The next 559 days – from Earth Day 2003 to Election Day 2004 – could be the most important year and a half in American environmental history. The next 559 days may spell the difference between whether Earth Day in the future is an event to celebrate or a day of disappointment.
Americans have watched the Bush administration dismantle environmental laws that have improved the health and security of families for decades. Americans have watched President Bush consistently place the desires of powerful corporate interests ahead of the needs of regular people. And Americans are not happy. Even with the media focused intently on the war, public approval of Bush’s environmental policies is at its lowest point ever.
President Bush and his advisors are well aware of Bush’s political vulnerability on the environment, so they never miss an opportunity to say the right things. This president proposed to allow big power plants to put more toxic pollution in the air we breathe and called it “Clear Skies.” President Bush wants to turn the management of our natural heritage over to the timber industry and call it “Healthy Forests.” And he covers up a plan that fails to reduce our dependence on foreign oil through a stronger emphasis on cleaner, renewable energy sources and fuel efficiency by calling it – and its billions of dollars in tax breaks to the oil and gas industry – “energy security.” But President Bush should have learned a lesson taught by Teddy Roosevelt: “rhetoric is a poor substitute for action.”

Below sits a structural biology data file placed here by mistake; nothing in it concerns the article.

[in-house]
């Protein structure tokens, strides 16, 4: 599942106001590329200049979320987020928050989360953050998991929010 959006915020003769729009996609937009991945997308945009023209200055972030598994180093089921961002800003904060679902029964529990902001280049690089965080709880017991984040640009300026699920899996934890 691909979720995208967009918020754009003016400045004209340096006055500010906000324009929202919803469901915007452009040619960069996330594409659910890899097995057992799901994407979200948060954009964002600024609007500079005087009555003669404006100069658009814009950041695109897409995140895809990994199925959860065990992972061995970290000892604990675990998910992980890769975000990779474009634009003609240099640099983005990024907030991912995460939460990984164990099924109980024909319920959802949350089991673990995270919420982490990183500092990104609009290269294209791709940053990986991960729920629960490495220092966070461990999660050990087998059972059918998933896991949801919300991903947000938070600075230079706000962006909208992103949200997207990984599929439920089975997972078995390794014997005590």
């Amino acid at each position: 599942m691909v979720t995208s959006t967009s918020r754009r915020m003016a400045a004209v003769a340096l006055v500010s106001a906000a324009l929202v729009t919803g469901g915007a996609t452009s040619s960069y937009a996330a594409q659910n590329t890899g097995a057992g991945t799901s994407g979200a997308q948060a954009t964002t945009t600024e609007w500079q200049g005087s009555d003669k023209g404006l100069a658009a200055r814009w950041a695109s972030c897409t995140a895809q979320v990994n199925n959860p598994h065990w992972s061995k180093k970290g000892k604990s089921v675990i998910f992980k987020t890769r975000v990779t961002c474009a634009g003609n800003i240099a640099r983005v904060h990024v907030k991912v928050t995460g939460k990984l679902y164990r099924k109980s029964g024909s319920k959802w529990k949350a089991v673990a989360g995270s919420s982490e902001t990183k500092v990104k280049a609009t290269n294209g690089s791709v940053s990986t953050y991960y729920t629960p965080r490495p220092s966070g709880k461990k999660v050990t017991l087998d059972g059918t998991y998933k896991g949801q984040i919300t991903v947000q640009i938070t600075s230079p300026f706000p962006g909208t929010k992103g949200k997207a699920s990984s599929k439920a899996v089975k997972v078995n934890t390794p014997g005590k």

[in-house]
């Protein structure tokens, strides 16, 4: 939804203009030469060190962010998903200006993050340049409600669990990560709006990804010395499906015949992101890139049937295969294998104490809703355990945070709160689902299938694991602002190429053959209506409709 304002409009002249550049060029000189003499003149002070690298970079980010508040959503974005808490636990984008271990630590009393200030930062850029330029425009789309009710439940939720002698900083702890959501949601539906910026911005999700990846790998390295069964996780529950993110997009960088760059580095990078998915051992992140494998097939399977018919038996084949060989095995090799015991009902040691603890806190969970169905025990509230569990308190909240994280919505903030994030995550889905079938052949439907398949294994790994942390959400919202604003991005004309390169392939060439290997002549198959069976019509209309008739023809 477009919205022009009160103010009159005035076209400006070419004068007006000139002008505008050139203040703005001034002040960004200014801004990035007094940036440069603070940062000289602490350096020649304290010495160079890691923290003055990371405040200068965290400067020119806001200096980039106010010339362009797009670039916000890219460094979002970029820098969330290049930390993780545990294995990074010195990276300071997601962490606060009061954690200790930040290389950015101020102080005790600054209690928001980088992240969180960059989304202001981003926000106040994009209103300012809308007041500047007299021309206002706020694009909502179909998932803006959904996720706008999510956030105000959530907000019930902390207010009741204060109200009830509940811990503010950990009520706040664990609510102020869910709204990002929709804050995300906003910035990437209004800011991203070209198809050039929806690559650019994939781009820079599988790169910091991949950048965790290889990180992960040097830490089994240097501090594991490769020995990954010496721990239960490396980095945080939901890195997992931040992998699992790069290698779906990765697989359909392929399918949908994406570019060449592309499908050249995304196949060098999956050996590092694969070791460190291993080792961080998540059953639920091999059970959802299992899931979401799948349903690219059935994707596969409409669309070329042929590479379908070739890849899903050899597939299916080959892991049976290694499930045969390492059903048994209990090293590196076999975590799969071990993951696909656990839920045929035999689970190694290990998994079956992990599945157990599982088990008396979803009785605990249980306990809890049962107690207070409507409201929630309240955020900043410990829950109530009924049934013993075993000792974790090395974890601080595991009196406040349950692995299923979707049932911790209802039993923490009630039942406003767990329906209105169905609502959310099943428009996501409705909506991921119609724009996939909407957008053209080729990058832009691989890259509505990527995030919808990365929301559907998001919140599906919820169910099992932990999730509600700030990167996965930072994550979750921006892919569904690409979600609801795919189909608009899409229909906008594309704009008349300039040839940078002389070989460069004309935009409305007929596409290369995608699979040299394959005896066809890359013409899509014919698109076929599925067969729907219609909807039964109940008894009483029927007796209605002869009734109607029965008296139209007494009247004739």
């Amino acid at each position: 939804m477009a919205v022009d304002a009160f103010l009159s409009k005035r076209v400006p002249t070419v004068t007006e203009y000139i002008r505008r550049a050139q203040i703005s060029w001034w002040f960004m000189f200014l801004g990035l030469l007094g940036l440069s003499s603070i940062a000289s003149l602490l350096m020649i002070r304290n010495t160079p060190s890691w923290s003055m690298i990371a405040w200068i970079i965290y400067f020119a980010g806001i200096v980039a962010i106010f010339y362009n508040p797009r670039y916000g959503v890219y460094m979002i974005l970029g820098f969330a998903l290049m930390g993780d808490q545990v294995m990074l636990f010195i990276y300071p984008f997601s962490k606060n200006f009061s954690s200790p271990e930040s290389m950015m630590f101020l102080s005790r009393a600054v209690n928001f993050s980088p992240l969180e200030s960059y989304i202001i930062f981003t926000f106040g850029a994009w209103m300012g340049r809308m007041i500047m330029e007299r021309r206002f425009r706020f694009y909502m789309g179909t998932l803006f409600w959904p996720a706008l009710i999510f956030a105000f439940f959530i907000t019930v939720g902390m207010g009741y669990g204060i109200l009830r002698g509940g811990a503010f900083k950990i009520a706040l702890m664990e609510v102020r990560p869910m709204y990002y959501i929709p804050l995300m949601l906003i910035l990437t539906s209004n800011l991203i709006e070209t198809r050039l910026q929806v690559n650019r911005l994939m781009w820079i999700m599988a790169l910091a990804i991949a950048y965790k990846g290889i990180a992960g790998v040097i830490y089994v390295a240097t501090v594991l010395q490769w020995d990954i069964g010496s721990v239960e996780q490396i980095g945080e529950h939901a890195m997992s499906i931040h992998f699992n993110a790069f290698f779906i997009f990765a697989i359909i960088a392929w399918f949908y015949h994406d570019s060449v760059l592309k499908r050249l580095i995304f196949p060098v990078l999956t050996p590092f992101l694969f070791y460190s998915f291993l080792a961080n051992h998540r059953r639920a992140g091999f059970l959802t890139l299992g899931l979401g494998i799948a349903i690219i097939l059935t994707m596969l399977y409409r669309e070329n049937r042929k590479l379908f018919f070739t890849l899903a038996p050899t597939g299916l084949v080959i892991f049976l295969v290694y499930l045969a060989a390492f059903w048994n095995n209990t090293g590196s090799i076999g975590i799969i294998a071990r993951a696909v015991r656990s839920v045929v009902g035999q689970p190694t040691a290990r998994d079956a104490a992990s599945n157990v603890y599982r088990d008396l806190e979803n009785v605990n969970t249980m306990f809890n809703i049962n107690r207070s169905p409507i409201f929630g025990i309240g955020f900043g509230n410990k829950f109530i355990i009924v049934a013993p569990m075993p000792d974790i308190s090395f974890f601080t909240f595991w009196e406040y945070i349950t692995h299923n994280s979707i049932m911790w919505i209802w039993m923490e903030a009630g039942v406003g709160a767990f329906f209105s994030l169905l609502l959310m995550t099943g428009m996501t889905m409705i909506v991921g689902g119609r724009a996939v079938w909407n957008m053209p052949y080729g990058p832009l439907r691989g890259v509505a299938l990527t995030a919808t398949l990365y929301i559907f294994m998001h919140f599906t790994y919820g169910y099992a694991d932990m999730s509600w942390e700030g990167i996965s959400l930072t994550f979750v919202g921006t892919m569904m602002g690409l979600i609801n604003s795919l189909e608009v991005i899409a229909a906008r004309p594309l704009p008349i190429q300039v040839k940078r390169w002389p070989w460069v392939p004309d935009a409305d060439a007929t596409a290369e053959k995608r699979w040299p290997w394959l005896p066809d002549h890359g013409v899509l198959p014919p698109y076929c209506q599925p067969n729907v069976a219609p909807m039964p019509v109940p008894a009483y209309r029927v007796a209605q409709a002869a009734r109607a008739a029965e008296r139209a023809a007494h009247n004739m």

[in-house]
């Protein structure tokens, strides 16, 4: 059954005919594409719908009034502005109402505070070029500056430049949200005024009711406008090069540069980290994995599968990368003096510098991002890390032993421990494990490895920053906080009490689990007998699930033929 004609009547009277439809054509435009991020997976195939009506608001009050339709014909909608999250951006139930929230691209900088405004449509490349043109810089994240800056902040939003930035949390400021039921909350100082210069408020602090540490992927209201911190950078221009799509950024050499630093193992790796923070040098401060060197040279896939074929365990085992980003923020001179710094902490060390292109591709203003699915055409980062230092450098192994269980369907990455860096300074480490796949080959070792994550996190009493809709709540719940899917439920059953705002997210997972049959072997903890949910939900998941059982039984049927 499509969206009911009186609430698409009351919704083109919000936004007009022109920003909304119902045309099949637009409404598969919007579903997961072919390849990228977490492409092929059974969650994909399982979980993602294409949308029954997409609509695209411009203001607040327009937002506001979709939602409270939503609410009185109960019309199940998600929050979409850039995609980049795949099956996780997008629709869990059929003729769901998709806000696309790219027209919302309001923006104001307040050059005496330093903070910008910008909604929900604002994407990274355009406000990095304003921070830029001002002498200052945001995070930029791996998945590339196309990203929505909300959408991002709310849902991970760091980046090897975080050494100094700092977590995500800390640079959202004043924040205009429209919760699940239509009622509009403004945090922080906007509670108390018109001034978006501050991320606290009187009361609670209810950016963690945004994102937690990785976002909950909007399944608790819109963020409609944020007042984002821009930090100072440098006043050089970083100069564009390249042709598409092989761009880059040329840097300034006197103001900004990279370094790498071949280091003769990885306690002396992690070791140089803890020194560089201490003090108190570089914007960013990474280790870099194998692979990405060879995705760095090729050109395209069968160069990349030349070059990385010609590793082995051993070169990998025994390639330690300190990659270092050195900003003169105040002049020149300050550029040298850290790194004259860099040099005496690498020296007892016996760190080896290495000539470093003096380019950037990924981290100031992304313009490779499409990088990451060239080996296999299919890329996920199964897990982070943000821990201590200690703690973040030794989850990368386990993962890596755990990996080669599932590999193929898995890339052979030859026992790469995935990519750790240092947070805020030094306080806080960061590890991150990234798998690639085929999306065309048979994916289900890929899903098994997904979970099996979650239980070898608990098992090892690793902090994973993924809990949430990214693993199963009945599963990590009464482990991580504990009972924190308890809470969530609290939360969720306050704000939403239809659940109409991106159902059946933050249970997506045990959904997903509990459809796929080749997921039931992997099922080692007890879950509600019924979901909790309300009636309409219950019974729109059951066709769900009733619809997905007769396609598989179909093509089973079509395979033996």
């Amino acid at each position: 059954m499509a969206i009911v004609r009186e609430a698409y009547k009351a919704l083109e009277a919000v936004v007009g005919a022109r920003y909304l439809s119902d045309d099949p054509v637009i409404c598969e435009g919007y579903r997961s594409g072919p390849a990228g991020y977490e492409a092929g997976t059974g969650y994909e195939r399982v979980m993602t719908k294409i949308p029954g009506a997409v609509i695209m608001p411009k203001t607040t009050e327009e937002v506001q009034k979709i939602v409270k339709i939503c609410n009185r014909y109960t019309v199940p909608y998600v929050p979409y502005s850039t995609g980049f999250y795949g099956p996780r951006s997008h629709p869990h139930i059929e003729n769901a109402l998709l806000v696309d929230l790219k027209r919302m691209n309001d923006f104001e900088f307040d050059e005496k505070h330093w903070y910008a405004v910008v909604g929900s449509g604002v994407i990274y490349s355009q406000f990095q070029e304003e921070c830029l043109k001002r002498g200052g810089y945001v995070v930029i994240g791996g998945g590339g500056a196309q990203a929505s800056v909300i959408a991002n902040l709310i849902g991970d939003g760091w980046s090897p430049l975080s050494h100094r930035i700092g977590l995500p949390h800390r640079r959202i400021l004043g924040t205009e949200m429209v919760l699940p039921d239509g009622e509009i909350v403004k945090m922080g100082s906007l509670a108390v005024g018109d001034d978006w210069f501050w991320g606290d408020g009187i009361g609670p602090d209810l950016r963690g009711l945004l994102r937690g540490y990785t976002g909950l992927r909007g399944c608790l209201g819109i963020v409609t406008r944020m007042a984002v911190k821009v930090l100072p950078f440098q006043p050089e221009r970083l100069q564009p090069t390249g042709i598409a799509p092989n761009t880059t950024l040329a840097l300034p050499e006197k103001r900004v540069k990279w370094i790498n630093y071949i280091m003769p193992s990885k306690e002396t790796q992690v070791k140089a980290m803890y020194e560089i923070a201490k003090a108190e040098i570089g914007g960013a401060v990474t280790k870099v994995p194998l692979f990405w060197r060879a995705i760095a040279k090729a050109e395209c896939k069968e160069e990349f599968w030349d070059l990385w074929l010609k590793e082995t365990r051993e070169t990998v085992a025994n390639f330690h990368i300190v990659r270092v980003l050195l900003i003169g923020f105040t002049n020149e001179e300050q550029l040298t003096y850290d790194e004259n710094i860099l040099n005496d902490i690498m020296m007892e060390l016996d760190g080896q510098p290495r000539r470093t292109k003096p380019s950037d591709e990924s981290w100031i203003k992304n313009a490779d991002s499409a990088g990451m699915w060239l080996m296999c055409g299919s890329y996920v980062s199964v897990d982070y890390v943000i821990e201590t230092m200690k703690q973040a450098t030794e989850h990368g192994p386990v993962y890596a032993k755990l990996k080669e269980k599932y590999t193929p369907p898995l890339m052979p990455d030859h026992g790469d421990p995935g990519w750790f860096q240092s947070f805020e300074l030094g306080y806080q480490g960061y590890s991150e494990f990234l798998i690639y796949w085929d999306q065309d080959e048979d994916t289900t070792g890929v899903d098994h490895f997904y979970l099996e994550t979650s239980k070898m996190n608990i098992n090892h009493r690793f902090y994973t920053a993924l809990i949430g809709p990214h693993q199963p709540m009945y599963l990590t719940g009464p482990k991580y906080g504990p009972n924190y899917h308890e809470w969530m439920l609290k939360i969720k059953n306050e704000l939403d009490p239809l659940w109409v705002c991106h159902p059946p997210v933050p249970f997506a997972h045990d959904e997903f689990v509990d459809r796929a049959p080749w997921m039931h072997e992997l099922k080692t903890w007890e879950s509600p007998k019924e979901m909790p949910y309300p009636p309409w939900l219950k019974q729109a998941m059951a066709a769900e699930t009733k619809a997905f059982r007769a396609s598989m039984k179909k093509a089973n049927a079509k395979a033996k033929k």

For the next 559 days, the League of Conservation Voters and our partners will do all we can to make sure American voters know which candidates want to do the right things to protect our environment, and which ones just want to talk their way through it. Because in 2004, Election Day might just be the most important earth day ever.
Deb Callahan is president of the League of Conservation Voters, www.lcv.org. These are remarks prepared for delivery on Earth Day, April 22.